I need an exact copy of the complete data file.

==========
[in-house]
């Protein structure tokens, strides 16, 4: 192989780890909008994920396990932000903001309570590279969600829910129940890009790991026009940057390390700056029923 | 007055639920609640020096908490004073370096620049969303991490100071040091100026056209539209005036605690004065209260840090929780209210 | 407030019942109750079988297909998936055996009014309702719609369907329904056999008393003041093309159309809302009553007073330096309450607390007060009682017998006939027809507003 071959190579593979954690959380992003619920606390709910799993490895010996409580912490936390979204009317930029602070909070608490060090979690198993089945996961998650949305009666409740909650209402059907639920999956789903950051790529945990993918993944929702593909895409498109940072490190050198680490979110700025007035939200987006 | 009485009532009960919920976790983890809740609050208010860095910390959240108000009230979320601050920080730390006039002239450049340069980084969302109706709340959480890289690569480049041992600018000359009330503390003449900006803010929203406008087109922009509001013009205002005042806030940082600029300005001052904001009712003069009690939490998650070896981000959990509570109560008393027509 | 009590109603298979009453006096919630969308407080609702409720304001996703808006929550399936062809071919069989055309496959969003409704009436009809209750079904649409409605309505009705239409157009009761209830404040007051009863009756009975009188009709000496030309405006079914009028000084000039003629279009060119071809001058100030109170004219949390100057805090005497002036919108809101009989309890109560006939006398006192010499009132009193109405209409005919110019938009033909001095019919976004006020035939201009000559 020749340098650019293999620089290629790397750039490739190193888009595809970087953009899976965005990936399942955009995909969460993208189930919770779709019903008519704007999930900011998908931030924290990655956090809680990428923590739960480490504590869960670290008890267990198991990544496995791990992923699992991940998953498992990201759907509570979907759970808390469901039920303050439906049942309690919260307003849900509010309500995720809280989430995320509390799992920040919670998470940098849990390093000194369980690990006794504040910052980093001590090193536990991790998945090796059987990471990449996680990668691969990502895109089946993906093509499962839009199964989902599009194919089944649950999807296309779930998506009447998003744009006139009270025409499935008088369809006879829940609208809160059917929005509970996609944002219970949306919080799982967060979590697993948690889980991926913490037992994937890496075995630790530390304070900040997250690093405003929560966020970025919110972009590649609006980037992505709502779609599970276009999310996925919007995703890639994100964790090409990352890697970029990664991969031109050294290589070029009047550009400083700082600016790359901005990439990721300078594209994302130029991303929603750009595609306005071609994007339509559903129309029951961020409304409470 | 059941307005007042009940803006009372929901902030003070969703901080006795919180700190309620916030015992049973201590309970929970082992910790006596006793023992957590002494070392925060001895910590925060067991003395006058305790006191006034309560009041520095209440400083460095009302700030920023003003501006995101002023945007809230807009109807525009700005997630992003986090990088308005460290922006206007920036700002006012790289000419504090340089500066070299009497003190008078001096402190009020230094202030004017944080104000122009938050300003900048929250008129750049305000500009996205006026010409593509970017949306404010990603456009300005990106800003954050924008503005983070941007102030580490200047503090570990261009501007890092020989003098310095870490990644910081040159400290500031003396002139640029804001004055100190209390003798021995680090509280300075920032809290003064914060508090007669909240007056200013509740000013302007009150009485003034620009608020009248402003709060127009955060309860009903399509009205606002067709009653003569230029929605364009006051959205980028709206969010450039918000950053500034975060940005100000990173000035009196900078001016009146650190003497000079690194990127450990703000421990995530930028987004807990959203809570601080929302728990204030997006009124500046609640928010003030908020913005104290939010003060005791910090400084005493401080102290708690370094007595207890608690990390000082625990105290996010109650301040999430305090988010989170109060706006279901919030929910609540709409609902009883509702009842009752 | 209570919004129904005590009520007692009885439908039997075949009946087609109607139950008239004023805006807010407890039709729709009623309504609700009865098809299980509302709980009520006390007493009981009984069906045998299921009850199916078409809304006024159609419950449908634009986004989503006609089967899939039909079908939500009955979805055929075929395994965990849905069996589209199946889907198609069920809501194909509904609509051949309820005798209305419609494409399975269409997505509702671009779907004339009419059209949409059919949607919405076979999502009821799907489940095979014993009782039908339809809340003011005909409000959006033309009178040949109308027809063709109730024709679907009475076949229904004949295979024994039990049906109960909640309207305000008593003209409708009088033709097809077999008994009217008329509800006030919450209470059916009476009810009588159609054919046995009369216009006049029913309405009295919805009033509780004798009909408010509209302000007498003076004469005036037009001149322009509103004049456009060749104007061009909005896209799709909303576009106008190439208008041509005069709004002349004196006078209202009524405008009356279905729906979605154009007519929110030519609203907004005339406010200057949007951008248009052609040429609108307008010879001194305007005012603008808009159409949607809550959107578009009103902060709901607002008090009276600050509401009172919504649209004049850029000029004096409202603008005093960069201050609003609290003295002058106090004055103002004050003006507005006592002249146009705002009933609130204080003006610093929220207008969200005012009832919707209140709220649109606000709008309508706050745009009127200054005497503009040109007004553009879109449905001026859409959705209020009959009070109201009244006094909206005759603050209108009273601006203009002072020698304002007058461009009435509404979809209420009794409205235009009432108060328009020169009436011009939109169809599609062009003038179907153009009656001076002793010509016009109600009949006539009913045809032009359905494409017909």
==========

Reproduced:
[in-house]
């Protein structure tokens, strides 16, 4: 192989780890909008994920396990932000903001309570590279969600829910129940890009790991026009940057390390700056029923 | 007055639920609640020096908490004073370096620049969303991490100071040091100026056209539209005036605690004065209260840090929780209210 | 407030019942109750079988297909998936055996009014309702719609369907329904056999008393003041093309159309809302009553007073330096309450607390007060009682017998006939027809507003 071959190579593979954690959380992003619920606390709910799993490895010996409580912490936390979204009317930029602070909070608490060090979690198993089945996961998650949305009666409740909650209402059907639920999956789903950051790529945990993918993944929702593909895409498109940072490190050198680490979110700025007035939200987006 | 009485009532009960919920976790983890809740609050208010860095910390959240108000009230979320601050920080730390006039002239450049340069980084969302109706709340959480890289690569480049041992600018000359009330503390003449900006803010929203406008087109922009509001013009205002005042806030940082600029300005001052904001009712003069009690939490998650070896981000959990509570109560008393027509 | 009590109603298979009453006096919630969308407080609702409720304001996703808006929550399936062809071919069989055309496959969003409704009436009809209750079904649409409605309505009705239409157009009761209830404040007051009863009756009975009188009709000496030309405006079914009028000084000039003629279009060119071809001058100030109170004219949390100057805090005497002036919108809101009989309890109560006939006398006192010499009132009193109405209409005919110019938009033909001095019919976004006020035939201009000559 020749340098650019293999620089290629790397750039490739190193888009595809970087953009899976965005990936399942955009995909969460993208189930919770779709019903008519704007999930900011998908931030924290990655956090809680990428923590739960480490504590869960670290008890267990198991990544496995791990992923699992991940998953498992990201759907509570979907759970808390469901039920303050439906049942309690919260307003849900509010309500995720809280989430995320509390799992920040919670998470940098849990390093000194369980690990006794504040910052980093001590090193536990991790998945090796059987990471990449996680990668691969990502895109089946993906093509499962839009199964989902599009194919089944649950999807296309779930998506009447998003744009006139009270025409499935008088369809006879829940609208809160059917929005509970996609944002219970949306919080799982967060979590697993948690889980991926913490037992994937890496075995630790530390304070900040997250690093405003929560966020970025919110972009590649609006980037992505709502779609599970276009999310996925919007995703890639994100964790090409990352890697970029990664991969031109050294290589070029009047550009400083700082600016790359901005990439990721300078594209994302130029991303929603750009595609306005071609994007339509559903129309029951961020409304409470 | 059941307005007042009940803006009372929901902030003070969703901080006795919180700190309620916030015992049973201590309970929970082992910790006596006793023992957590002494070392925060001895910590925060067991003395006058305790006191006034309560009041520095209440400083460095009302700030920023003003501006995101002023945007809230807009109807525009700005997630992003986090990088308005460290922006206007920036700002006012790289000419504090340089500066070299009497003190008078001096402190009020230094202030004017944080104000122009938050300003900048929250008129750049305000500009996205006026010409593509970017949306404010990603456009300005990106800003954050924008503005983070941007102030580490200047503090570990261009501007890092020989003098310095870490990644910081040159400290500031003396002139640029804001004055100190209390003798021995680090509280300075920032809290003064914060508090007669909240007056200013509740000013302007009150009485003034620009608020009248402003709060127009955060309860009903399509009205606002067709009653003569230029929605364009006051959205980028709206969010450039918000950053500034975060940005100000990173000035009196900078001016009146650190003497000079690194990127450990703000421990995530930028987004807990959203809570601080929302728990204030997006009124500046609640928010003030908020913005104290939010003060005791910090400084005493401080102290708690370094007595207890608690990390000082625990105290996010109650301040999430305090988010989170109060706006279901919030929910609540709409609902009883509702009842009752 | 209570919004129904005590009520007692009885439908039997075949009946087609109607139950008239004023805006807010407890039709729709009623309504609700009865098809299980509302709980009520006390007493009981009984069906045998299921009850199916078409809304006024159609419950449908634009986004989503006609089967899939039909079908939500009955979805055929075929395994965990849905069996589209199946889907198609069920809501194909509904609509051949309820005798209305419609494409399975269409997505509702671009779907004339009419059209949409059919949607919405076979999502009821799907489940095979014993009782039908339809809340003011005909409000959006033309009178040949109308027809063709109730024709679907009475076949229904004949295979024994039990049906109960909640309207305000008593003209409708009088033709097809077999008994009217008329509800006030919450209470059916009476009810009588159609054919046995009369216009006049029913309405009295919805009033509780004798009909408010509209302000007498003076004469005036037009001149322009509103004049456009060749104007061009909005896209799709909303576009106008190439208008041509005069709004002349004196006078209202009524405008009356279905729906979605154009007519929110030519609203907004005339406010200057949007951008248009052609040429609108307008010879001194305007005012603008808009159409949607809550959107578009009103902060709901607002008090009276600050509401009172919504649209004049850029000029004096409202603008005093960069201050609003609290003295002058106090004055103002004050003006507005006592002249146009705002009933609130204080003006610093929220207008969200005012009832919707209140709220649109606000709008309508706050745009009127200054005497503009040109007004553009879109449905001026859409959705209020009959009070109201009244006094909206005759603050209108009273601006203009002072020698304002007058461009009435509404979809209420009794409205235009009432108060328009020169009436011009939109169809599609062009003038179907153009009656001076002793010509016009109600009949006539009913045809032009359905494409017909």